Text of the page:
For the first time since Roe v. Wade, an adult woman has been forced to seek abortion care outside of her home state after seeking permission from a court of law to obtain an abortion. Kate Cox, a Dallas resident, asked a Travis County judge to grant her an emergency abortion. On Dec. 5, an Austin court gave her permission to receive an abortion in an exemption to the very restrictive abortion law in Texas. Only a few days later on Dec. 8, the Texas Supreme Court overturned this decision. These events expose the bankruptcy of the political system and the lie that the far right is “pro-life.” Cox ultimately left the state to get the care she needed.
Texas officials try to force dangerous, non-viable pregnancy
Cox first went to the court in hopes that she would be offered an exemption from Texas’ extreme anti-abortion laws. Her fetus would not have been able to survive, and her ability to get pregnant again was at risk.
Her doctor diagnosed the fetus with Trisomy 18, also known as Edwards Syndrome. This disorder occurs when a baby has an extra copy of chromosome 18. It results in many complications for the baby, including cardio-respiratory failure, feeding difficulties and hypertension. Ninety-five percent of fetuses with Trisomy 18 don’t survive to full term.
Her doctor also informed her that this condition could be fatal for her. “I’m trying to do what’s best for my baby and myself, but the state of Texas is making us both suffer,” she explained in an op-ed to the Dallas Morning News. As her overall health and condition declined, Cox had no other option but to leave the state. She obtained an abortion in Florida, where there is no ban and greater access for abortion. During her trip, the High Court came to a final decision that she wouldn’t have been granted permission.
Texas’s stance on abortion
This story is heartbreaking, but it is not shocking. Since the overturning of Roe v. Wade in 2022, the state of Texas has banned abortions. It is explicitly stated in SB 8 that the abortion of an “unborn child” with a detectable heartbeat is prohibited. There are only two exceptions included the law: 1) To save the life of the patient; or 2) To prevent substantial impairment of major bodily function.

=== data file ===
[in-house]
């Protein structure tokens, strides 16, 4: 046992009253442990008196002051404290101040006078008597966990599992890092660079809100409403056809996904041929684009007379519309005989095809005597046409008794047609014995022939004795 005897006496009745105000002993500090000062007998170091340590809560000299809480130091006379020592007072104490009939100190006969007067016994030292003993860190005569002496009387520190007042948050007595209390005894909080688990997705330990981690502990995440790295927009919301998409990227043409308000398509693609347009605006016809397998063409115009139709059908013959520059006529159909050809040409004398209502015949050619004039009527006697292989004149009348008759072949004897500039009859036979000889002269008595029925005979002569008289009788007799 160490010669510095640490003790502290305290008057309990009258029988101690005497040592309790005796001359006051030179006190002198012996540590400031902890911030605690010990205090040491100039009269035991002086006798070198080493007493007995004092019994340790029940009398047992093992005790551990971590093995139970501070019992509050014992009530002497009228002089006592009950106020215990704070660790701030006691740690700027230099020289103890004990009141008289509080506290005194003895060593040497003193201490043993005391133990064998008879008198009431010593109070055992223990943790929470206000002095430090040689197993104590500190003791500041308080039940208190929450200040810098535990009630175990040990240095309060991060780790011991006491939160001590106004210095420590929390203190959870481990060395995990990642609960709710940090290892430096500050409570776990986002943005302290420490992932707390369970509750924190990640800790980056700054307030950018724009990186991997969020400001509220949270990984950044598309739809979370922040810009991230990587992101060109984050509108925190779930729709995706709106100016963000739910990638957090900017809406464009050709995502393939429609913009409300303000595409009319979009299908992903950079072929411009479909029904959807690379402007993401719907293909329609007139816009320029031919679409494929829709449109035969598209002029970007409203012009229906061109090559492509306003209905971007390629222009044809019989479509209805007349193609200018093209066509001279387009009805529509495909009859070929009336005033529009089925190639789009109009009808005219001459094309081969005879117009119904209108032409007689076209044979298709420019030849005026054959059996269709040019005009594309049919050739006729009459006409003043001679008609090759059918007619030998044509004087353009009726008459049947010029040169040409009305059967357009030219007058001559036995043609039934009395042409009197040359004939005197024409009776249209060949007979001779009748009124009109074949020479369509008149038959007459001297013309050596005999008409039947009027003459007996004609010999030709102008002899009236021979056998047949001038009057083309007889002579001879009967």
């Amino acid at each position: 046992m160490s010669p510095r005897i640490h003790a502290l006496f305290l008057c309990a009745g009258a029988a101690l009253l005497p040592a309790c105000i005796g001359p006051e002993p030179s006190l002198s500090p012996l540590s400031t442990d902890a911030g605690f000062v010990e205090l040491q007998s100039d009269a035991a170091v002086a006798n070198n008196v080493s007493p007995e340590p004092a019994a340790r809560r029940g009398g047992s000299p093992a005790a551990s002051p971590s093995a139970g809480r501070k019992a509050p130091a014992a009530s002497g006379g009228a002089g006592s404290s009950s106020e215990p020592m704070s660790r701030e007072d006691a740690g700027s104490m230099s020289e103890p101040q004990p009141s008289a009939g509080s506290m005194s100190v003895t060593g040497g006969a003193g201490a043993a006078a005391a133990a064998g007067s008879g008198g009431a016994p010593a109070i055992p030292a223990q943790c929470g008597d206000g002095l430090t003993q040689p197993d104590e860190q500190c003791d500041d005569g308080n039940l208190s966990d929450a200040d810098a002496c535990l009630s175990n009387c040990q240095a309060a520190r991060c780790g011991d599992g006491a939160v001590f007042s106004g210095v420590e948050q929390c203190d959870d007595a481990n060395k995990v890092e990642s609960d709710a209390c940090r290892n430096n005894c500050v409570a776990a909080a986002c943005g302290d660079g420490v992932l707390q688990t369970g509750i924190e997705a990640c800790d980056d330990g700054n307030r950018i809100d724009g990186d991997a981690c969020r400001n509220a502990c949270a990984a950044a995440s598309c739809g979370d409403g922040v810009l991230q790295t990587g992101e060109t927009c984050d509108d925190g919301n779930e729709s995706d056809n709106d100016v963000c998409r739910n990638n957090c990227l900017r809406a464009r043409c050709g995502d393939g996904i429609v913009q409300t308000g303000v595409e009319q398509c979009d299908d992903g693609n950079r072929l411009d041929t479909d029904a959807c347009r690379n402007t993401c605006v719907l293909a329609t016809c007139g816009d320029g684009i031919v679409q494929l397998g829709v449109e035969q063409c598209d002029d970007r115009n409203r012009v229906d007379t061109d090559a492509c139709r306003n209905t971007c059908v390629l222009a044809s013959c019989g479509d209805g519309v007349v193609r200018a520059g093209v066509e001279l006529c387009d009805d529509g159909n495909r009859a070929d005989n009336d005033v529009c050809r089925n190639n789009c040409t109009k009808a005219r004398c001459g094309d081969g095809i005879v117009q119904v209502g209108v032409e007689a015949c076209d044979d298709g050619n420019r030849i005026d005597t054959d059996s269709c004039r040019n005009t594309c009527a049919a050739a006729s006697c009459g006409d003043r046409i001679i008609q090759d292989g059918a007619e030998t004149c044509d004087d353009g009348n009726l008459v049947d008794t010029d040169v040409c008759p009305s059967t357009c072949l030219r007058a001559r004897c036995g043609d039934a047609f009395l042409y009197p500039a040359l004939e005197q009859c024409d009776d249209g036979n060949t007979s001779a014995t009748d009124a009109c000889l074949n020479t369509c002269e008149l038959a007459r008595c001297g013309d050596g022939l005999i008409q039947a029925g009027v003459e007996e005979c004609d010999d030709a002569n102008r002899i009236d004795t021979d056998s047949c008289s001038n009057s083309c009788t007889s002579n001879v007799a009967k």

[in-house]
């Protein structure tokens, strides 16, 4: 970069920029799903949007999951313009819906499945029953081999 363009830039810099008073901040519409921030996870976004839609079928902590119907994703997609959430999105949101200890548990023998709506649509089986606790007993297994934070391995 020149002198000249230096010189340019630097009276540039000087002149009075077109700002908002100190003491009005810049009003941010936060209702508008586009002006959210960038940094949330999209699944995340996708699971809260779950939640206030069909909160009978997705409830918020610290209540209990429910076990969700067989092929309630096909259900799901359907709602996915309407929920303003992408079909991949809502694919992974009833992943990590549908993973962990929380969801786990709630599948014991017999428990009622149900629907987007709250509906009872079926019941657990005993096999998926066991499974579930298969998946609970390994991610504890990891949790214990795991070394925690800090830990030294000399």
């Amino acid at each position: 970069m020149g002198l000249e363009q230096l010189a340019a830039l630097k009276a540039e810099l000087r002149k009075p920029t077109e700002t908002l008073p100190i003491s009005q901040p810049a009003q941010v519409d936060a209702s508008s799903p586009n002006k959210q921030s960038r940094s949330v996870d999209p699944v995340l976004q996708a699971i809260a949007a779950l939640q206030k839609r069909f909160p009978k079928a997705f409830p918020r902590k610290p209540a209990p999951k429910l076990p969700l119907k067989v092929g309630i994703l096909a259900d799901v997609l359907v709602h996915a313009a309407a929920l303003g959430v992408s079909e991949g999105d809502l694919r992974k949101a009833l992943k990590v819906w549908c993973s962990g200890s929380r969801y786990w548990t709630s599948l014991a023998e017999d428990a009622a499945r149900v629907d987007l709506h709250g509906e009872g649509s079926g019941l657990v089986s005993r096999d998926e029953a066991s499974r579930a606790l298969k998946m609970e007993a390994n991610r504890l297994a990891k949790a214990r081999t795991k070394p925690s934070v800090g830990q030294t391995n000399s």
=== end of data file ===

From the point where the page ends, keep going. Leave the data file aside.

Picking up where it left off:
Doctors that perform such procedures will be prosecuted, deterring them from providing their patients with proper reproductive care. In Kate Cox’s case, it leaves us wondering if the already narrow exceptions are just a sham, or if the law will allow people to receive abortions in order to save their lives.
Attorney General Ken Paxton was the first to oppose the exemption and has been relentless ever since. Shortly after finding out that the court ruled it acceptable for Cox to terminate her nonviable fetus, Paxton filed a petition Writ of Mandamus. Essentially, this is an order from a court to an inferior government official ordering the government official to properly fulfill their official duties or correct an abuse of discretion. He has also threatened hospitals and doctors. He has both called and sent letters stating, “The judge’s order will not insulate you, or anyone else from civil and criminal liability.” While his crusade has been toward Cox, the intention is to make her an example. Anyone who seeks exemption from the ban will face the consequences.
In contrast, Democratic figures have very briefly commented on this matter, including Congresswoman Veronica Escobar. She stated, “A Texas woman was just forced to beg for life-saving health care in court, and now any doctor who provides her the care she urgently needs is being threatened with punishment.” President Biden even spoke saying, “This should never happen in America, period.” Of course, as a longstanding member of the Democratic Party establishment, Biden along with his peers failed to take action when the Democrats controlled the national legislature to enshrine abortion into federal law, instead using the issue as a rallying point for elections.
A glimpse of what may come
While Cox should have been able to get abortion care in Texas, she was fortunate to be able to travel out of state. Many Texas citizens cannot physically or financially handle the burden of traveling to another state. Her case is just a glimpse of the current state and what’s to come. In the Turnaway Study conducted at the University of California, it was found that women who were denied abortions were more likely to end up living in poverty. Being denied abortion access was even worse for Black and Brown women. The study also found that women who were denied abortions and gave birth experienced more life threatening complications. For many, being denied an abortion means not just a possibility of hardship, but a promise.
This particular case has exposed the extremely reactionary state government in Texas where politicians can make decisions for anyone who needs abortion. It is the very thing we feared with the overturning of Roe v. Wade.
The fight is not over. We must continue to speak out and organize. We have to continue to work to spread our message on the ground and build a movement to defend the right of bodily autonomy. It is imperative for us all to do our part on this path towards liberation.